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Light rail lawsuit? Federal Way considers legal action against Sound Transit
“The city is reviewing legal options to enforce the ballot measure Sound Transit presented to voters on the November 20, 2008, election to specifically bring light rail to Federal Way.”
And with that simple statement, the Federal Way City Council ratcheted up the pressure on Sound Transit. The city wants a reasonable explanation for the transit authority’s decision to exclude the completion of light rail to Federal Way. Meeting in a special session Tuesday evening, the council voted unanimously to pass the resolution.
Along with the possibility of legal action, the resolution passed by the council included a number of other talking points. In a May 25 press release, the city shared other parts of the resolution for Sound Transit to consider:
• An alternative alignment along I-5 that would reduce construction and operating costs and provide faster travel times for commuters
• Factoring in population, ridership and projected demand when balancing cuts among the region’s five sub-areas
• Ensuring the cost-effectiveness of Sound Transit lines by investing its limited resources in those with the lowest capital and operating costs per rider
• Use of inter-sub-area borrowing to support extensions to poorer sub-areas, like South King County
“Our goal is to help the working class of Federal Way,” said Mayor Skip Priest. “As a council and a city, we work very hard to create constructive solutions given the very trying economic times everyone is facing. For Sound Transit not to make that same argument and have that discussion about how we can meet the goal of helping the working class in the most thoughtful and cost-effective manner is not meeting their responsibility.”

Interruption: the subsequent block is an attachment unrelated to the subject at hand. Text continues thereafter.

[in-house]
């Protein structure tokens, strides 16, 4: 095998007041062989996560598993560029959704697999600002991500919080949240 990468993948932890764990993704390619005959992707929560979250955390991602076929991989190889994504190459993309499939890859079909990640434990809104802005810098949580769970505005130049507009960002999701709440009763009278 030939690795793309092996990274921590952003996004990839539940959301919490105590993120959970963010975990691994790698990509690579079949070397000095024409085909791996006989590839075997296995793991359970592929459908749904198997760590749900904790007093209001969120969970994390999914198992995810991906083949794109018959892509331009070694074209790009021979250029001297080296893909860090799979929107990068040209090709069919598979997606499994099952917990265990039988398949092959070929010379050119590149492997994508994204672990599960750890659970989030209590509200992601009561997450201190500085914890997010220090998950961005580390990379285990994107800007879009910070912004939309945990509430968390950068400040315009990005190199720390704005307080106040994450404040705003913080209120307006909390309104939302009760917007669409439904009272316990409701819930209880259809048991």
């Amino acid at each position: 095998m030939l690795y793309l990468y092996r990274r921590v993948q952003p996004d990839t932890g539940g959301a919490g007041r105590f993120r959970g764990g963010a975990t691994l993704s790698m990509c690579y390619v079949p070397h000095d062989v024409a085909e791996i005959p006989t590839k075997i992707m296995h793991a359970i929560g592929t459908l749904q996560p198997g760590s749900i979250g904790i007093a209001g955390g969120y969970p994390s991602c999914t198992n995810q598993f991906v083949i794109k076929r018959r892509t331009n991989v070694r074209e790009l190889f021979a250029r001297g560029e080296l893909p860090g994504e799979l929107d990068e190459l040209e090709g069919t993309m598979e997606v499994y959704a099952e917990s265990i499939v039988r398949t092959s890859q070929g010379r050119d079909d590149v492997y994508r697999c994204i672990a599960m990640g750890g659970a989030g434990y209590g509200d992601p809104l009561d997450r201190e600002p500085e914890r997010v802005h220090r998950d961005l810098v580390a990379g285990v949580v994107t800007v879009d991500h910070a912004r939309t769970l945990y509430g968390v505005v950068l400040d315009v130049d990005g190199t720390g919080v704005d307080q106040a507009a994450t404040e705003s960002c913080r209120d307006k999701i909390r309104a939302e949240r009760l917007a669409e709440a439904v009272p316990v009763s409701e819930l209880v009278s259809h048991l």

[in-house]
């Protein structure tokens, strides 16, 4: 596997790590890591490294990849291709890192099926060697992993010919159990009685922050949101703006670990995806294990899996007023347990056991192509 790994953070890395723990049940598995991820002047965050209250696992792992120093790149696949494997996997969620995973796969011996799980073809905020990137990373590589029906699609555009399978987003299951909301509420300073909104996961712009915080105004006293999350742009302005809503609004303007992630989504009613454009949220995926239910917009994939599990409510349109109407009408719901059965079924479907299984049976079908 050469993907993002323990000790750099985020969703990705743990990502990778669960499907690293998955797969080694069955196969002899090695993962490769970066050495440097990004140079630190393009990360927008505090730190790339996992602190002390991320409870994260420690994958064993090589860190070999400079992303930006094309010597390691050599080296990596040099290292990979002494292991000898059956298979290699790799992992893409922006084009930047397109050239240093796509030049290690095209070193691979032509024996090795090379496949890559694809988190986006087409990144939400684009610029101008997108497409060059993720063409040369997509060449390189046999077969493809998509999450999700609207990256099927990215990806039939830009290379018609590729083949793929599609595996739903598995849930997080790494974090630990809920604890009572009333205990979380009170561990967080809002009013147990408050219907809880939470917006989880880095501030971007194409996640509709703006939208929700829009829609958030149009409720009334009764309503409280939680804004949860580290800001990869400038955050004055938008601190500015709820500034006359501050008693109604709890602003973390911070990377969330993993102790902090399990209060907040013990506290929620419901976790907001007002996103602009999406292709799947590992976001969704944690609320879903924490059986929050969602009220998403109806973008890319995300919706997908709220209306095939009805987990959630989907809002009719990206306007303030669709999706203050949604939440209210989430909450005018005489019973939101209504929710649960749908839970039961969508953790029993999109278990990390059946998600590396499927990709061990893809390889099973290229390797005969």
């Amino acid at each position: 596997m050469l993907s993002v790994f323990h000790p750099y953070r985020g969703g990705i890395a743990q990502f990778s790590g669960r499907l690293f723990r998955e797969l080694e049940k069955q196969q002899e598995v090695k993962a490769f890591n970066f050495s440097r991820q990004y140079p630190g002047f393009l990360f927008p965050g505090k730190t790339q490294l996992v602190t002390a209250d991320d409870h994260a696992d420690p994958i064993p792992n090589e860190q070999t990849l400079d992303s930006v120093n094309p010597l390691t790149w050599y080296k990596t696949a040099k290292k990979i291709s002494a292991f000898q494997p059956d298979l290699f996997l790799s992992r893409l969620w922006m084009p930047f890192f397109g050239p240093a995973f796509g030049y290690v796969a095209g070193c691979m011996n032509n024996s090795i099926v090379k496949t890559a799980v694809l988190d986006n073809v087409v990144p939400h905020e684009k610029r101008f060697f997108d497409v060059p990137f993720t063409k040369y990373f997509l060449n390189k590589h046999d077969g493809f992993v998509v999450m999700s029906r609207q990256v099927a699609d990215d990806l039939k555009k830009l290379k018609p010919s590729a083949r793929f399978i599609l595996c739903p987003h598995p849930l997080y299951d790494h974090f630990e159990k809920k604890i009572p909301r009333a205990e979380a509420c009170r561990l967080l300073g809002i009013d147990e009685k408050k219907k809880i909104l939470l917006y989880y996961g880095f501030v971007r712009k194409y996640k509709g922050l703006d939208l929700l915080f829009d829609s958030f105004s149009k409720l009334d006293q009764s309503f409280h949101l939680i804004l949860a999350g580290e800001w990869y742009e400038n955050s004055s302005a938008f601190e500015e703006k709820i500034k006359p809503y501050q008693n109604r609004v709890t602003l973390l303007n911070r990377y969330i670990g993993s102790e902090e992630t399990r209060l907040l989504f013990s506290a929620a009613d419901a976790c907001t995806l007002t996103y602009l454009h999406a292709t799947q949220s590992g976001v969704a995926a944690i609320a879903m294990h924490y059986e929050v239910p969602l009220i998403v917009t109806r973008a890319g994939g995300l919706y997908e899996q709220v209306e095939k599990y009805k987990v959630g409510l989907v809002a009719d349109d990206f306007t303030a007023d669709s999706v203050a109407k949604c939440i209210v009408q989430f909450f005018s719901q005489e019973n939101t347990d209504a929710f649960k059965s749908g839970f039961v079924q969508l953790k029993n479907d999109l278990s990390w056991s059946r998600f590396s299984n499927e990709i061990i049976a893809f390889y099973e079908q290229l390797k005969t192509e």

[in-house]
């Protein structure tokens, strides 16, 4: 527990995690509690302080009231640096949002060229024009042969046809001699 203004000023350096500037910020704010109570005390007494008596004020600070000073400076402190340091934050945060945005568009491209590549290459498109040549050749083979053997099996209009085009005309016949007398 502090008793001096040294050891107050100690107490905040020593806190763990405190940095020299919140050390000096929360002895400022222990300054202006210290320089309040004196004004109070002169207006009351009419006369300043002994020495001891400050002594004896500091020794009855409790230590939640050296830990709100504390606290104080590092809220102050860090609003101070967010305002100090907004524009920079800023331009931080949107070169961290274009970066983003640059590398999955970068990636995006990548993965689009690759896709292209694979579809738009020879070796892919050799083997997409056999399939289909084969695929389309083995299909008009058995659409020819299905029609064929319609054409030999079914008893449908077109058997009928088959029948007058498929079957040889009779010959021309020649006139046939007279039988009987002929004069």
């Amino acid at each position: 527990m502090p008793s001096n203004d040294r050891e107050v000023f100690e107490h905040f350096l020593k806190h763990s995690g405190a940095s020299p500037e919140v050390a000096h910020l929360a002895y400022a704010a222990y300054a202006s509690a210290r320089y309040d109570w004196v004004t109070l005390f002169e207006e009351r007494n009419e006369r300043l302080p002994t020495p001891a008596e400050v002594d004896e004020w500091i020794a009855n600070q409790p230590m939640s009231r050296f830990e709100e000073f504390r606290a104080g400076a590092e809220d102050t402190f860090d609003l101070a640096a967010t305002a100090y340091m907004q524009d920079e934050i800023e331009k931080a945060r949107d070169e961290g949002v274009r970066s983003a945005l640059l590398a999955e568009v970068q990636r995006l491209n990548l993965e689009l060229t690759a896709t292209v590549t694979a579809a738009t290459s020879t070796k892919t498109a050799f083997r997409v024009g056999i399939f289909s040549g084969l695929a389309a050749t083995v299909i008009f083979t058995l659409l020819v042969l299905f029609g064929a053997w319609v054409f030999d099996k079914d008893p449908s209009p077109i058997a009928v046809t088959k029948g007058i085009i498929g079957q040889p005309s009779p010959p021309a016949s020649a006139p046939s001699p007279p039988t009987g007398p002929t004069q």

Sound Transit government and community relationship specialist Rachel Smith recognized Federal Way’s ire at the issue of the light rail delay.
“Obviously we understand that they’re frustrated and sympathize with that, and we also feel frustrated,” she said. “We will be moving forward working with Federal Way, along with our other partner jurisdictions, trying to clarify some of the points here to make sure we can move forward successfully.”
On Thursday, Mayor Skip Priest, along with council members Linda Kochmar and Jeanne Burbidge, represented the city at Sound Transit’s regular board meeting. Touching on many of the issues that have been raised since the news first broke that light rail was going to be delayed, both sides kept the discussion civil and congenial. The one idea that seemed to gain traction among the 18-member Sound Transit board was the realignment of light rail along the I-5 corridor.
Board chairman Aaron Reardon, along with board member Julia Patterson, requested that a deeper look be taken at the possible realignment of the project along I-5, lending some hope to the reality of light rail in Federal Way.
Federal Way officials estimate the city's taxpayers will have paid $240 million into the Sound Transit light rail by the time the project is finished in 2040 — regardless of whether light rail reaches the city. Since voters approved the ST2 expansion package in 2008, Sound Transit has collected approximately $12 million from Federal Way, according to data provided by the city.